Thanks Nick. Was worried that I’d been a little bit hard on Stoke… didn’t mention the Nadal trick cos I didn’t notice it. Perhaps blinded by the yellow STATZONE facts being shouted in my face (which I did forget to mention…)

Adam Cummings - 29/10/2017

I think Holebas must have asked for it as he was using a towel every time he took a long throw. The Stoke player then decided to “copy” him before deciding someone else should take the throw and sheepishly handed the towel back.

3. Mike Smith - 29/10/2017

Yep, another good report Matt. Spot on.
In a weird way Stoke paid us a compliment by playing the horrible way they did. Hopefully Marco has learnt a lesson on how to overcome a parked bus! These days if we don’t win it usually means we doff our hats to the opposition a la Man City. You wouldn’t want to watch Stoke nasty City every week!

4. SteveG - 29/10/2017

1. I know that this is a football site, but as you mentioned it, Matt, I did think it very odd that we were having a Remembrance Day commemoration on 28th October. There may not be a fixture on the day itself, but that’s surely just one of those things.
2. And why bagpipes?!
3. I was stitting some way away, but at the time I thought Deeney was lucky to get away with a yellow rather than a red card. Now I’ve seen the TV replays, I think he was VERY lucky to get away with just a yellow. We were all frustrated, but it was a very poor call to get dragged into that melee.
4. I wonder what Okaka has done to offend Silva. Given that, for all their industry and, in Troy’s case, nuisance value to opposing defenders, the fact remains that neither Deeney nor Gray has looked much like scoring from open play. I’m not pretending that he’s a magic solution to our striking issues, but I’m surprised that he’s been so comprehensively sidelined.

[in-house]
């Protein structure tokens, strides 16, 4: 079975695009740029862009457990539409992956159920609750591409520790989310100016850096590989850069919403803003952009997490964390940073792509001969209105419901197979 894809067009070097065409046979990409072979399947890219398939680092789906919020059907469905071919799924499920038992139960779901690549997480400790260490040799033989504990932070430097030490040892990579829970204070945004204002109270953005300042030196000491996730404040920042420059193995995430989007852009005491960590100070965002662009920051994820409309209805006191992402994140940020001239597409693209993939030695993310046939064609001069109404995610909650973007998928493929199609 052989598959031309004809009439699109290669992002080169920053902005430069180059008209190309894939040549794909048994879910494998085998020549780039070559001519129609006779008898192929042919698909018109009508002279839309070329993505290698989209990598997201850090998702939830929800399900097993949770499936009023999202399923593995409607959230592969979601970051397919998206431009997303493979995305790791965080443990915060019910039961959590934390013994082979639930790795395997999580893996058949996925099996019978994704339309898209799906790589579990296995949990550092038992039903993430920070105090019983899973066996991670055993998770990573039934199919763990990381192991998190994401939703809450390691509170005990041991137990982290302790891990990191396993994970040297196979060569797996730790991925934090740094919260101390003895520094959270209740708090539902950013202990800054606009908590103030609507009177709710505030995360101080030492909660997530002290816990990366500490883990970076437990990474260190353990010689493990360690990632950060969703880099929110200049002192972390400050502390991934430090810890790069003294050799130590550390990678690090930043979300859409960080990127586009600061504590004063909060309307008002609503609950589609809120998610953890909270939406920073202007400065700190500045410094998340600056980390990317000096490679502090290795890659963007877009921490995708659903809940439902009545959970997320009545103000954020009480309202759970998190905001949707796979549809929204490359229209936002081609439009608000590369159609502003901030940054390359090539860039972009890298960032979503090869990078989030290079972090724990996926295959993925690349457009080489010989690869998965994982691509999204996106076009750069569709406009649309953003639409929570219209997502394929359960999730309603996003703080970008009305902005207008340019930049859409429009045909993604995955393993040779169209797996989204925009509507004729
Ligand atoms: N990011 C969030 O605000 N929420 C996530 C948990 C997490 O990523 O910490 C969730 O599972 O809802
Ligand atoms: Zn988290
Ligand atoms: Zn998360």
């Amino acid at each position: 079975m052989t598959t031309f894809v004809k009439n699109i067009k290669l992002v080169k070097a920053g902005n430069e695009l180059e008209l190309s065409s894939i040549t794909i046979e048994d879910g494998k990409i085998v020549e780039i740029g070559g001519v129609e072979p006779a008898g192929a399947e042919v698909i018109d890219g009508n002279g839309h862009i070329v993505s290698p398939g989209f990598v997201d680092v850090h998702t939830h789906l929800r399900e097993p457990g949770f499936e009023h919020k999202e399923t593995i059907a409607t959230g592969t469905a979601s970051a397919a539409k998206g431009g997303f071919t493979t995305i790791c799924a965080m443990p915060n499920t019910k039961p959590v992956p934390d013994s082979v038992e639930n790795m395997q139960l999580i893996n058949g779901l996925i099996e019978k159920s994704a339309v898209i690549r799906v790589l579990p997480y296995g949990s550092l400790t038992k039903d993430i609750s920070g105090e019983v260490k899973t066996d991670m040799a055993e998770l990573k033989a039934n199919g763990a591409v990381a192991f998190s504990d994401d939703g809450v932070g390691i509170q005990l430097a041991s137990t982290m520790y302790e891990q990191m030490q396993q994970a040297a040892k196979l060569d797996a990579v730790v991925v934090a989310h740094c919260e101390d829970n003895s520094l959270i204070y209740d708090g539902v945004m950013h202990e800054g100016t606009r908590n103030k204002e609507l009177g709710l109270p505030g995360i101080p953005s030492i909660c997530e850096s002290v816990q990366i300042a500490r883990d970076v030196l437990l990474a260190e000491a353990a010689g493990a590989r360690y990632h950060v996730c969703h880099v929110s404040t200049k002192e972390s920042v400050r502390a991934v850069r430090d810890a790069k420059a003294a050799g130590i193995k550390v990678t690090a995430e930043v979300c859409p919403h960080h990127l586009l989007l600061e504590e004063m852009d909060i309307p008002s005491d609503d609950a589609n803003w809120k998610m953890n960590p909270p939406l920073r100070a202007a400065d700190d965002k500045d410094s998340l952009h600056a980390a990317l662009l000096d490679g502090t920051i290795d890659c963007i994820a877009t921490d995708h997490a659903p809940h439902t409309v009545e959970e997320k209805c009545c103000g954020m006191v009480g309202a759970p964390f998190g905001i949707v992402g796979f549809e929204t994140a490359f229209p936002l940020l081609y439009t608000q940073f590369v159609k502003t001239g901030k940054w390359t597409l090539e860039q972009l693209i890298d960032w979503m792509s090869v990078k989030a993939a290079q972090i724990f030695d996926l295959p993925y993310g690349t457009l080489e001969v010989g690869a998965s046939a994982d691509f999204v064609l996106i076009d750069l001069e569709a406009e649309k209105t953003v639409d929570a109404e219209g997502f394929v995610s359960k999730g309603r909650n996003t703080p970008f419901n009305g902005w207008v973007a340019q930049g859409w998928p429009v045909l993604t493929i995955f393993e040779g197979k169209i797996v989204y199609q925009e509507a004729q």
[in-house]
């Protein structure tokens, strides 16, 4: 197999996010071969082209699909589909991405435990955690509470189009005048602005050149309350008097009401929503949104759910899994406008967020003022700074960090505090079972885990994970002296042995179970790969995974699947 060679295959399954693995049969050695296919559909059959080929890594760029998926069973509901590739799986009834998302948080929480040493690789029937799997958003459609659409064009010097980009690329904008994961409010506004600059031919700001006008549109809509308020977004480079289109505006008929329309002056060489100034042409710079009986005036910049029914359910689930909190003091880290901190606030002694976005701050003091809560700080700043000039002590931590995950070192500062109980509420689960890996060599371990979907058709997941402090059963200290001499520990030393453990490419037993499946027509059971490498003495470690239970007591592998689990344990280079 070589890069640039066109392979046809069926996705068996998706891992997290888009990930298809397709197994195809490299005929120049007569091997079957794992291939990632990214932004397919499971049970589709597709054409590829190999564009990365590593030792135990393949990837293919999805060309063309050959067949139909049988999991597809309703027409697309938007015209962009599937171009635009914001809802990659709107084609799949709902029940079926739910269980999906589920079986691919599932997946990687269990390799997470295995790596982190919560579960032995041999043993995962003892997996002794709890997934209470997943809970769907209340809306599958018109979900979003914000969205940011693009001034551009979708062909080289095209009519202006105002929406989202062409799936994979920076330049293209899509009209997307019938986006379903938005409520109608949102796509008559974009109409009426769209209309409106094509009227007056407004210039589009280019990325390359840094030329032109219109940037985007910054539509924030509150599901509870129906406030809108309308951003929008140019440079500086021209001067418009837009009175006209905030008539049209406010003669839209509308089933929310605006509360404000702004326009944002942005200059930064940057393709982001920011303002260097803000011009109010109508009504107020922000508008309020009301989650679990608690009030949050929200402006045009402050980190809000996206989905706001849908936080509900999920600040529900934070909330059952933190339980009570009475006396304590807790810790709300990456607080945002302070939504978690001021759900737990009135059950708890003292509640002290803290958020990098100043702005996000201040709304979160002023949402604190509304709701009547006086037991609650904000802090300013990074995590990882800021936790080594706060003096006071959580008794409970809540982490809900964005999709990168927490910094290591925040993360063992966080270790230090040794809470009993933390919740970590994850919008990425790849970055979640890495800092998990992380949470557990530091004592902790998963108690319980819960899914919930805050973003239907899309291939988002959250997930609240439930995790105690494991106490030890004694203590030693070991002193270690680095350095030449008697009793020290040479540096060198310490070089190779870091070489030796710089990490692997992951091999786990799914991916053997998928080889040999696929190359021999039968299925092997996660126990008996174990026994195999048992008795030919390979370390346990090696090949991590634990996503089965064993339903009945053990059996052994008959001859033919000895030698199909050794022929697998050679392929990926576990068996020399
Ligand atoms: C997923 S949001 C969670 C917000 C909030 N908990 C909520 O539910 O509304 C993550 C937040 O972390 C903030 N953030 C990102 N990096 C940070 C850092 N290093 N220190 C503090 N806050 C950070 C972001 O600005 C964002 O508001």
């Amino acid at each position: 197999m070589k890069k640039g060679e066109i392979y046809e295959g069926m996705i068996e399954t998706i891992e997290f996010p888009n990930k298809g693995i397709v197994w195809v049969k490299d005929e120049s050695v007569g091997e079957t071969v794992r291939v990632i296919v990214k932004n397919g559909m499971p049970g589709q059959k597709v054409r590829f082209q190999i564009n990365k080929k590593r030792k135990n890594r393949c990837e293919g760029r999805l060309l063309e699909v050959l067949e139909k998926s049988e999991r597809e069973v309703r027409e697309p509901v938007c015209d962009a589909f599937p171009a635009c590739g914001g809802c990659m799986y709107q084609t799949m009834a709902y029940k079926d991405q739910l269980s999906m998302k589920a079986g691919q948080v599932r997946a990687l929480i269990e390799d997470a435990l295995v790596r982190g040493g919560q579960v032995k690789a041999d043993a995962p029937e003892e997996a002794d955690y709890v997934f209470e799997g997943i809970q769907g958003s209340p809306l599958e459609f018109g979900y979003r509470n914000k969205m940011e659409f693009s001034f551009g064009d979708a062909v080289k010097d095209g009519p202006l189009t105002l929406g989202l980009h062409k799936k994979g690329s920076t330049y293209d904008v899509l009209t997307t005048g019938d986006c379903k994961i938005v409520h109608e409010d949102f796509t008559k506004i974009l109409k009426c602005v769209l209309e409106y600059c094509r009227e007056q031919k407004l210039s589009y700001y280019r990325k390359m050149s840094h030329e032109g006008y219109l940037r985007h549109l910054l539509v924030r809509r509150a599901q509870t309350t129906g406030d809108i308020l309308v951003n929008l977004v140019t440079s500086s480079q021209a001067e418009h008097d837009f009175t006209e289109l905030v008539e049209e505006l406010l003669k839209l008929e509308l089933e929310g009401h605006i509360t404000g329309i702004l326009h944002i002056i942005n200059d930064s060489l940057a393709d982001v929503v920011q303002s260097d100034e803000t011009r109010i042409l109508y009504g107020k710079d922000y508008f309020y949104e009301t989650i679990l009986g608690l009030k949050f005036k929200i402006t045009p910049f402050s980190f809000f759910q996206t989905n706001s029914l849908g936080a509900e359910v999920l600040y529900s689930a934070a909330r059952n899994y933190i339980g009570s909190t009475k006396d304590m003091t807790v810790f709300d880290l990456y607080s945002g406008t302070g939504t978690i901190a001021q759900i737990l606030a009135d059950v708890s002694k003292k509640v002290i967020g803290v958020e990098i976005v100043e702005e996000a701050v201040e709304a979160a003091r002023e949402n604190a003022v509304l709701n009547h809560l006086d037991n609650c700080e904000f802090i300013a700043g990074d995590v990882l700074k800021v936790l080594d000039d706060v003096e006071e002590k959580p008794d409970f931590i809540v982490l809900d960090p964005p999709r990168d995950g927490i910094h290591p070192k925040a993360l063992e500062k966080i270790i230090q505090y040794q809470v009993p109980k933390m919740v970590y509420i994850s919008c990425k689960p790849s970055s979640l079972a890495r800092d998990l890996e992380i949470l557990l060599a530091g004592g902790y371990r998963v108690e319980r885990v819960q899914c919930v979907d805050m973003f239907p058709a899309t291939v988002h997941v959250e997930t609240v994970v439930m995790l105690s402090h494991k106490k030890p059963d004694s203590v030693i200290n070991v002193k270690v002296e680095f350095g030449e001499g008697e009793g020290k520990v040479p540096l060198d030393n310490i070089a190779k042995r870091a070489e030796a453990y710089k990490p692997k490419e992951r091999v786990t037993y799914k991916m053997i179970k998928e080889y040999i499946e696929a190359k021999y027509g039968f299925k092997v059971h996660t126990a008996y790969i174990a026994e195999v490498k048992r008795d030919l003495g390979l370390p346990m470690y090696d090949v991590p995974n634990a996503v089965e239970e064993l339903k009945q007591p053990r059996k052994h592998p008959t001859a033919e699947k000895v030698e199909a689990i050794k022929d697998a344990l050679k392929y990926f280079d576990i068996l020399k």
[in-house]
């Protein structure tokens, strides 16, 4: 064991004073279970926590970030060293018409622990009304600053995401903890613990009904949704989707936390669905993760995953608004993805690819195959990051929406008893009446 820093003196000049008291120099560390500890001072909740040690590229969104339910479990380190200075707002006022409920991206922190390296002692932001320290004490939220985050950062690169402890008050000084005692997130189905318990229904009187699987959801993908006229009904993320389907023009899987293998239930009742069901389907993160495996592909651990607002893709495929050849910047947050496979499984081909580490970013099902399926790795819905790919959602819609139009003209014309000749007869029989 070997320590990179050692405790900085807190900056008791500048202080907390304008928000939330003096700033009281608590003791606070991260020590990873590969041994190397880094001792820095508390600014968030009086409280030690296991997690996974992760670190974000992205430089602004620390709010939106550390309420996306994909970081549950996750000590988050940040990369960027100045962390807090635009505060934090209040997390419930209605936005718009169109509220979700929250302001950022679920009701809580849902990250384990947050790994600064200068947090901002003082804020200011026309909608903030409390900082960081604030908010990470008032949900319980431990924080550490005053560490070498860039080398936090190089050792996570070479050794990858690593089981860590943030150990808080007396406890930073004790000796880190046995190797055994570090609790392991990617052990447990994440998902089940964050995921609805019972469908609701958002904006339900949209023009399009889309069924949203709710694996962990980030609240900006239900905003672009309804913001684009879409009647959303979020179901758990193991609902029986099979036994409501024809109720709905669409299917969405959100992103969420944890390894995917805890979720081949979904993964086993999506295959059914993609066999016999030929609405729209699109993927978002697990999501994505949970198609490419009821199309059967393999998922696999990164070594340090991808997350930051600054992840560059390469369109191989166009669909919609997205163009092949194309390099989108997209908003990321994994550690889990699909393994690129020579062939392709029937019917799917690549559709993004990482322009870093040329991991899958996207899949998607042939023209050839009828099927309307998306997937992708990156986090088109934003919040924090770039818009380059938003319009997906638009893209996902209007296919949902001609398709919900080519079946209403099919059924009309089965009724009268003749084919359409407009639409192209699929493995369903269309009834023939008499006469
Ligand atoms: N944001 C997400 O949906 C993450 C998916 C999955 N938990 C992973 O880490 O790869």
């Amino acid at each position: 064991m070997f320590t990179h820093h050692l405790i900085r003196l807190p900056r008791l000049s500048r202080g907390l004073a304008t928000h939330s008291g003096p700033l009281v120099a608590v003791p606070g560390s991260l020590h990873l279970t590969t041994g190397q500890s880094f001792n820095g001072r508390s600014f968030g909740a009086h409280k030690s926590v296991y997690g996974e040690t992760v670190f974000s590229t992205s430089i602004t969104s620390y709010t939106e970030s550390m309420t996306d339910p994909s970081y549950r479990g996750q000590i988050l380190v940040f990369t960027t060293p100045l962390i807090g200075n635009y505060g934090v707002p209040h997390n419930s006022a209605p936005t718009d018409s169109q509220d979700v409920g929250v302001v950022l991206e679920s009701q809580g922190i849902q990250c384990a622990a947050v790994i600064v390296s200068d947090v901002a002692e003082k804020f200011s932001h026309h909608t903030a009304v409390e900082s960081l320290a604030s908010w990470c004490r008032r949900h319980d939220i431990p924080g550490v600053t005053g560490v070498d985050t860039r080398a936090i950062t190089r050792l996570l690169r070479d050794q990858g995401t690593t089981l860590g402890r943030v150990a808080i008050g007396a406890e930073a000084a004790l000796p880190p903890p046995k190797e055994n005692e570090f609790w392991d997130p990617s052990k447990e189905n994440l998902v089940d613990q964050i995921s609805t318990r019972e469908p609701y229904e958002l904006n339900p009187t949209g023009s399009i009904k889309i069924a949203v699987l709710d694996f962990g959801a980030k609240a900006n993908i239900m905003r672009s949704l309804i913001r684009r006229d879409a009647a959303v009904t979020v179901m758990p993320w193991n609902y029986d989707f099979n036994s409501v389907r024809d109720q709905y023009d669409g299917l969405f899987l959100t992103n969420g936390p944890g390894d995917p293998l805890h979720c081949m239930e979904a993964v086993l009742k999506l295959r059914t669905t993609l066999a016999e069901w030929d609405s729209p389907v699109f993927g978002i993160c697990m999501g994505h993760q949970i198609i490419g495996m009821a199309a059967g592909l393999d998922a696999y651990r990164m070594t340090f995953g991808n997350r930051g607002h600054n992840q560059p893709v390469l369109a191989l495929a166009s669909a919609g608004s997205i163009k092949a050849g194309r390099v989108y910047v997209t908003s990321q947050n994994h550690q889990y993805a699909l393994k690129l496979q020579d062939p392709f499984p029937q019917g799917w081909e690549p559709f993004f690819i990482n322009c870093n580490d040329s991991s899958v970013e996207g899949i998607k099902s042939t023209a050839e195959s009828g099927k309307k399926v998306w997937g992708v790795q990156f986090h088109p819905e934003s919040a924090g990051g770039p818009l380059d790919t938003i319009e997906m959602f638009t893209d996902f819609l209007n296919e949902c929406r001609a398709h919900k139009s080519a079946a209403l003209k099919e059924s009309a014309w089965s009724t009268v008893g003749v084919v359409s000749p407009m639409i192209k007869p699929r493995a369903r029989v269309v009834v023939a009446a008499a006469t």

5. You weren’t hard on Stoke. They were tediously, horribly effective at what they did.

Matt Rowson - 29/10/2017

No win situation for the club that. Yes, it’s a fortnight until Remembrance Day but they’d have gotten dogs abuse – rightly or wrongly – had they done nothing.

5. Roger Smith - 29/10/2017

Surprised you didn’t mention Butland holding onto the ball for an eternity, well 17 seconds – as chanted by we home fans – when he’s allowed only 6, I believe. And this after he’d already been spoken to.
Shouldn’t Oliver have awarded Watford an indirect free kick for this violation? And if he had already been booked, then a second yellow would have been perfectly justified.

Matt Rowson - 29/10/2017

😊 I did mention the general approach if not that incident and I agree he should have been booked. But had he been he wouldn’t have been stupid enough to do it again, which is why Oliver should have stepped up.

6. David Simpson - 29/10/2017

Excellent report Matt. My summing up as I left the game was ‘If I had to watch Stoke every week, I would stop going to football’. Is there a more odious manager than Mark Hughes in the Premier League (or Football League for that matter) ?